- Gasoline drops to lowest since 2009, Diesel at 2004 levels
- U.S. gasoline supplies sees biggest 2-week gain on record: EIA
Brent oil dropped below $30 a barrel for the first time since April 2004 on speculation Iranian shipments will soon climb.
Crude fell 1.8 percent in London while West Texas Intermediate oil was little changed in New York. A nuclear deal between Iran and world powers may be implemented by the time markets open on Monday, triggering sanctions relief for the Islamic Republic that paves the way for a surge in oil exports. Fuel prices tumbled after Energy Information Administration data showed U.S. gasoline supplies capped the biggest two-week gain on record.
"The spread between Brent and WTI is coming in because Iranian sanctions could be lifted as early as Monday," said Bob Yawger, director of the futures division at Mizuho Securities USA in New York. "Additional Iranian barrels will have a much bigger impact on seaborne Brent than on WTI."
Futures in London have lost 19 percent this year as volatility in Chinese markets fueled a rout in global equities and on speculation that growing Iranian shipments will add to the global glut.
Brent oil slipped 55 cents, or 1.8 percent, to $30.31 a barrel on the London-based ICE Futures Europe exchange. It was the lowest close since April 2004. The contract touched $29.96. Total volume traded was 89 percent above the 100-day average at 3:18 p.m.
West Texas Intermediate crude for February delivery rose 4 cents to settle at $30.48 a barrel on the New York Mercantile Exchange. The contract sank to $29.93 on Tuesday, the lowest since 2003. The U.S. benchmark crude closed at a 17-cent premium to Brent, up from 42 cent discount at Tuesday’s close.
Iran will add 500,000 barrels a day of exports within a week of the removal of sanctions and 1 million within six months, Roknoddin Javadi, head of National Iranian Oil Co. said last month, according to the Shana news agency.
"Picking a bottom right now is a lot like catching a falling knife," said Chip Hodge, who oversees a $9 billion natural-resource bond portfolio as senior managing director at John Hancock in Boston. "We need to see big draws in both inventories and production turn over before there is a sustained rebound."
U.S. crude inventories rose 234,000 barrels to 482.6 million last week, the EIA said. Crude output rose by 8,000 barrels a day to 9.23 million, the highest since August.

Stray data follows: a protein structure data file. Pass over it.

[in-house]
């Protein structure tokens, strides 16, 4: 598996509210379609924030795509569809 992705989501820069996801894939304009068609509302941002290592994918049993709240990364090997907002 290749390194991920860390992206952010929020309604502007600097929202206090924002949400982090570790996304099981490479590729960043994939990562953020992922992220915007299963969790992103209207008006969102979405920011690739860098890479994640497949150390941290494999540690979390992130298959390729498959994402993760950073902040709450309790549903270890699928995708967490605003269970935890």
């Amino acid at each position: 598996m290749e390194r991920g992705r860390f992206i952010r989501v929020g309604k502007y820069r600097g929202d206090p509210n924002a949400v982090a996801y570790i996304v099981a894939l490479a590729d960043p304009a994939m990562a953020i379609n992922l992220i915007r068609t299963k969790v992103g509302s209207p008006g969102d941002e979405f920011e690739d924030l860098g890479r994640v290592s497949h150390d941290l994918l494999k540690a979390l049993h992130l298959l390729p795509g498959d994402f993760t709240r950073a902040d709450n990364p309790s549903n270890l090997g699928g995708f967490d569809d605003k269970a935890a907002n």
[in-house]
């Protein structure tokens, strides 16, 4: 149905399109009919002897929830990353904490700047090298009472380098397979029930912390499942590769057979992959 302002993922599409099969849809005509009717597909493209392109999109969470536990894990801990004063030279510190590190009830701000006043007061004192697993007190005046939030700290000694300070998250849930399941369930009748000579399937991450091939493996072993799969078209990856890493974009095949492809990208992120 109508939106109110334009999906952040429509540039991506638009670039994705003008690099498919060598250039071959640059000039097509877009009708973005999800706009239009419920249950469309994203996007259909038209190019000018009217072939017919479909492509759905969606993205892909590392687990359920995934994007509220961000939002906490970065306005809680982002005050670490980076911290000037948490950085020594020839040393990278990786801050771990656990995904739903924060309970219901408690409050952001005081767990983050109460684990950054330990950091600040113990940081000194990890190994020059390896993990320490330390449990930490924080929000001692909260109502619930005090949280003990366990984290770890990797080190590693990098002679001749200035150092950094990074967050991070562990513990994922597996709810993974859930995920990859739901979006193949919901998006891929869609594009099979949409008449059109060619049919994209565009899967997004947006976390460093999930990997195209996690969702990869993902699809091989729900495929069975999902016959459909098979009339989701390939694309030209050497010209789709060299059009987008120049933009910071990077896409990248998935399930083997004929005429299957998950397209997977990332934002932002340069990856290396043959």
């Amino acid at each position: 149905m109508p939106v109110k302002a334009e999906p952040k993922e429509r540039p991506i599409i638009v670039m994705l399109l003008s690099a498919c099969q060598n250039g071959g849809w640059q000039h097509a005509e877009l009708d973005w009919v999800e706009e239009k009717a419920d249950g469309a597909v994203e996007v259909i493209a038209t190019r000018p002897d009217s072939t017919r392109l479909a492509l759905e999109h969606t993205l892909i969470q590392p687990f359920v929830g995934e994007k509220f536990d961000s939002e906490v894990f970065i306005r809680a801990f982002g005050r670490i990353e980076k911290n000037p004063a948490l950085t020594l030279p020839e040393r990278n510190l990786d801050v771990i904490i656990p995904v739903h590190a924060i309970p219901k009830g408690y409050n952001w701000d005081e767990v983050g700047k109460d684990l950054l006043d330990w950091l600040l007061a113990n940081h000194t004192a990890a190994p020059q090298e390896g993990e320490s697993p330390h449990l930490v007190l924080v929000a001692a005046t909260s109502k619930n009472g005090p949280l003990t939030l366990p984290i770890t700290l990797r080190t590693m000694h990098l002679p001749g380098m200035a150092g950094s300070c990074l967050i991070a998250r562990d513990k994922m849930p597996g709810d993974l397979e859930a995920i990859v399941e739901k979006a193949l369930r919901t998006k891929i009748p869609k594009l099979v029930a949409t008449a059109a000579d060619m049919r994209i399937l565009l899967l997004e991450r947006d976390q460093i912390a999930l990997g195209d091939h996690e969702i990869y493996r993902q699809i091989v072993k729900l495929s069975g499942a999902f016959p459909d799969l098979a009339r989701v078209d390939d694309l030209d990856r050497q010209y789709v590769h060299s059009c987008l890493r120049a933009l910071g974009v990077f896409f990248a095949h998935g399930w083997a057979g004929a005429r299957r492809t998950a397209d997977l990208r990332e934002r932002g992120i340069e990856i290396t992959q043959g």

Crude supplies in Cushing, Oklahoma, the delivery point for WTI, climbed rose 97,000 barrels to an all-time high of 64 million. The site has a working capacity of 73 million barrels, according to the EIA.
"The U.S. is still the biggest oil consumer and has the best data, and this data is ugly," said Kyle Cooper, director of research with IAF Advisors and Cypress Energy Capital Management in Houston. "I’m from Houston so I would like to see a healthier market, but I’m also a pragmatist and there’s nothing positive here."
Gasoline stockpiles climbed 8.4 million barrels to 240 million barrels, the highest since February. Inventories rose 19 million barrels since Dec. 25, the biggest two-week gain since weekly data began in 1990. Demand dropped 2 percent to 8.81 million barrels a day averaged over the last four weeks.
The gasoline crack spread, a rough measure of the profit from processing a barrel of oil into gasoline, was down 8.4 percent at 3:16 p.m.
The Bloomberg North American Refining and Valuation Index was down 8.7 percent to the lowest since February. Valero Energy Corp., the second-biggest U.S. independent refiner, dropped more than 8 percent.
"This is clear evidence that demand for gasoline is declining," said Tom Finlon, Jupiter, Florida-based director of Energy Analytics Group LLC. "The gasoline cracks should deteriorate as a result of this and that’s going to hurt the entire complex. Strong gasoline cracks were one of the few supportive items in the market."
February gasoline futures dropped 3 percent, to $1.0528 a gallon, the lowest close since February 2009. Diesel for February delivery fell 2.1 percent to settle at 96.94 cents, the least since June 2004.